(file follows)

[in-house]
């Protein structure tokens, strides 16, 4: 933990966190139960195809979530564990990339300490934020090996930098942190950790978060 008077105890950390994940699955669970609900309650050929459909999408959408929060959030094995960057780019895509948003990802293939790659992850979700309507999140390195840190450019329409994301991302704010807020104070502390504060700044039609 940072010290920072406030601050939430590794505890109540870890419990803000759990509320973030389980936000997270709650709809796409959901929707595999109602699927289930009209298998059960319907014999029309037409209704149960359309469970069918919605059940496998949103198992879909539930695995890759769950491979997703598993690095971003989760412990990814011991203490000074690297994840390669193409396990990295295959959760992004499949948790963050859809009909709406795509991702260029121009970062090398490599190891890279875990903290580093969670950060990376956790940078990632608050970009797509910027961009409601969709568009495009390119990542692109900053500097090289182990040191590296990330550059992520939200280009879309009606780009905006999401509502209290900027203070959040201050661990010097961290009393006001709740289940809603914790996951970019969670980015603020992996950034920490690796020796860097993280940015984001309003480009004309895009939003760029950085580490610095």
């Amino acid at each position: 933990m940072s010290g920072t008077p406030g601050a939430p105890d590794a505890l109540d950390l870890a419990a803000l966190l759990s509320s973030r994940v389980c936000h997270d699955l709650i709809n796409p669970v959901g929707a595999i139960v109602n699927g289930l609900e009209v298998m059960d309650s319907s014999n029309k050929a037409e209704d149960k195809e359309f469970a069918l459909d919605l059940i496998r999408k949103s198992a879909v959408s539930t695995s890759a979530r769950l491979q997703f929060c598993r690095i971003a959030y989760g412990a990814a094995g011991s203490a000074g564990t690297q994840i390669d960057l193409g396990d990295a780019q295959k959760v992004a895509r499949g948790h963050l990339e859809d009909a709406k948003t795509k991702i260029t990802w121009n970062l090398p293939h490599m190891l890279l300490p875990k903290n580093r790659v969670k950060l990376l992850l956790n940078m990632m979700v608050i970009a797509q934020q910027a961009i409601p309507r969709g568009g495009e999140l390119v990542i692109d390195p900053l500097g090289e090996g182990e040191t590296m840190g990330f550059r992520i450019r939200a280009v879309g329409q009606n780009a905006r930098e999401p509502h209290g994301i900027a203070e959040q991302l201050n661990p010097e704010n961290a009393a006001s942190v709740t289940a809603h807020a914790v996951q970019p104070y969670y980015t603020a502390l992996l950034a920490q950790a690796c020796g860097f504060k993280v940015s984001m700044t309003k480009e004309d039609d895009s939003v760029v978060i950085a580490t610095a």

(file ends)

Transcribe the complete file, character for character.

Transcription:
[in-house]
């Protein structure tokens, strides 16, 4: 933990966190139960195809979530564990990339300490934020090996930098942190950790978060 008077105890950390994940699955669970609900309650050929459909999408959408929060959030094995960057780019895509948003990802293939790659992850979700309507999140390195840190450019329409994301991302704010807020104070502390504060700044039609 940072010290920072406030601050939430590794505890109540870890419990803000759990509320973030389980936000997270709650709809796409959901929707595999109602699927289930009209298998059960319907014999029309037409209704149960359309469970069918919605059940496998949103198992879909539930695995890759769950491979997703598993690095971003989760412990990814011991203490000074690297994840390669193409396990990295295959959760992004499949948790963050859809009909709406795509991702260029121009970062090398490599190891890279875990903290580093969670950060990376956790940078990632608050970009797509910027961009409601969709568009495009390119990542692109900053500097090289182990040191590296990330550059992520939200280009879309009606780009905006999401509502209290900027203070959040201050661990010097961290009393006001709740289940809603914790996951970019969670980015603020992996950034920490690796020796860097993280940015984001309003480009004309895009939003760029950085580490610095």
């Amino acid at each position: 933990m940072s010290g920072t008077p406030g601050a939430p105890d590794a505890l109540d950390l870890a419990a803000l966190l759990s509320s973030r994940v389980c936000h997270d699955l709650i709809n796409p669970v959901g929707a595999i139960v109602n699927g289930l609900e009209v298998m059960d309650s319907s014999n029309k050929a037409e209704d149960k195809e359309f469970a069918l459909d919605l059940i496998r999408k949103s198992a879909v959408s539930t695995s890759a979530r769950l491979q997703f929060c598993r690095i971003a959030y989760g412990a990814a094995g011991s203490a000074g564990t690297q994840i390669d960057l193409g396990d990295a780019q295959k959760v992004a895509r499949g948790h963050l990339e859809d009909a709406k948003t795509k991702i260029t990802w121009n970062l090398p293939h490599m190891l890279l300490p875990k903290n580093r790659v969670k950060l990376l992850l956790n940078m990632m979700v608050i970009a797509q934020q910027a961009i409601p309507r969709g568009g495009e999140l390119v990542i692109d390195p900053l500097g090289e090996g182990e040191t590296m840190g990330f550059r992520i450019r939200a280009v879309g329409q009606n780009a905006r930098e999401p509502h209290g994301i900027a203070e959040q991302l201050n661990p010097e704010n961290a009393a006001s942190v709740t289940a809603h807020a914790v996951q970019p104070y969670y980015t603020a502390l992996l950034a920490q950790a690796c020796g860097f504060k993280v940015s984001m700044t309003k480009e004309d039609d895009s939003v760029v978060i950085a580490t610095a």